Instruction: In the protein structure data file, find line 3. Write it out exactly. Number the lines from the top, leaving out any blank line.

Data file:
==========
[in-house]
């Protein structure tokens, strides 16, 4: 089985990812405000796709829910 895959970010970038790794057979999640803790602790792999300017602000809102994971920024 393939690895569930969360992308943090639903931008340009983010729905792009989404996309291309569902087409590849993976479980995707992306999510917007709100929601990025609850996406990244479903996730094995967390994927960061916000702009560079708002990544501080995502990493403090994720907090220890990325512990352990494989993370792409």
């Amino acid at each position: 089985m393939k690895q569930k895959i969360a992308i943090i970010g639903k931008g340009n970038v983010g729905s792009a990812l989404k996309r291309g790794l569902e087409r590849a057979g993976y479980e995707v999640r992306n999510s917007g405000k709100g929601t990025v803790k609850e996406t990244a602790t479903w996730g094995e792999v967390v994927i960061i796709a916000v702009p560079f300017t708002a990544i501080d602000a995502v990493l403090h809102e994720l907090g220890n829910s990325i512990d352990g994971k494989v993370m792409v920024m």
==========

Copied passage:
């Amino acid at each position: 089985m393939k690895q569930k895959i969360a992308i943090i970010g639903k931008g340009n970038v983010g729905s792009a990812l989404k996309r291309g790794l569902e087409r590849a057979g993976y479980e995707v999640r992306n999510s917007g405000k709100g929601t990025v803790k609850e996406t990244a602790t479903w996730g094995e792999v967390v994927i960061i796709a916000v702009p560079f300017t708002a990544i501080d602000a995502v990493l403090h809102e994720l907090g220890n829910s990325i512990d352990g994971k494989v993370m792409v920024m």